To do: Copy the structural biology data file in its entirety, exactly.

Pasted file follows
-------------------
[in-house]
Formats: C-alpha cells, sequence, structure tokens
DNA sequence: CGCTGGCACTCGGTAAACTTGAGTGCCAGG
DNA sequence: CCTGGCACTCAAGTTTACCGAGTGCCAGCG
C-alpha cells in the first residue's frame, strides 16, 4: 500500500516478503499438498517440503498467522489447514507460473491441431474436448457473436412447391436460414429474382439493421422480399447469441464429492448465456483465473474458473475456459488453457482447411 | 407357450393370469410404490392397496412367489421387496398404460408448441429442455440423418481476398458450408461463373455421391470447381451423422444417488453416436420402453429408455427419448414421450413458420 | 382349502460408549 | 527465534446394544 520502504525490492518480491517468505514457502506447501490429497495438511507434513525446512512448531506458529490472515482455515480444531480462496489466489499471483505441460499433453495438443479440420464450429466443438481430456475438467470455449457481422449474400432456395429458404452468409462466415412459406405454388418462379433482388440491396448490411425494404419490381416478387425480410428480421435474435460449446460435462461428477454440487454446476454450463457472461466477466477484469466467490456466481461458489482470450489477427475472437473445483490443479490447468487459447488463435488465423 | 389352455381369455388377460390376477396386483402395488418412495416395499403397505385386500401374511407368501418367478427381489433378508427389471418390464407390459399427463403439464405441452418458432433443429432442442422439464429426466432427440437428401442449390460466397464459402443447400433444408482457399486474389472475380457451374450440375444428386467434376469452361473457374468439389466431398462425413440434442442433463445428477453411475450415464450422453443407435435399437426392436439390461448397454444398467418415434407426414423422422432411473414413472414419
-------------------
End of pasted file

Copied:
[in-house]
Formats: C-alpha cells, sequence, structure tokens
DNA sequence: CGCTGGCACTCGGTAAACTTGAGTGCCAGG
DNA sequence: CCTGGCACTCAAGTTTACCGAGTGCCAGCG
C-alpha cells in the first residue's frame, strides 16, 4: 500500500516478503499438498517440503498467522489447514507460473491441431474436448457473436412447391436460414429474382439493421422480399447469441464429492448465456483465473474458473475456459488453457482447411 | 407357450393370469410404490392397496412367489421387496398404460408448441429442455440423418481476398458450408461463373455421391470447381451423422444417488453416436420402453429408455427419448414421450413458420 | 382349502460408549 | 527465534446394544 520502504525490492518480491517468505514457502506447501490429497495438511507434513525446512512448531506458529490472515482455515480444531480462496489466489499471483505441460499433453495438443479440420464450429466443438481430456475438467470455449457481422449474400432456395429458404452468409462466415412459406405454388418462379433482388440491396448490411425494404419490381416478387425480410428480421435474435460449446460435462461428477454440487454446476454450463457472461466477466477484469466467490456466481461458489482470450489477427475472437473445483490443479490447468487459447488463435488465423 | 389352455381369455388377460390376477396386483402395488418412495416395499403397505385386500401374511407368501418367478427381489433378508427389471418390464407390459399427463403439464405441452418458432433443429432442442422439464429426466432427440437428401442449390460466397464459402443447400433444408482457399486474389472475380457451374450440375444428386467434376469452361473457374468439389466431398462425413440434442442433463445428477453411475450415464450422453443407435435399437426392436439390461448397454444398467418415434407426414423422422432411473414413472414419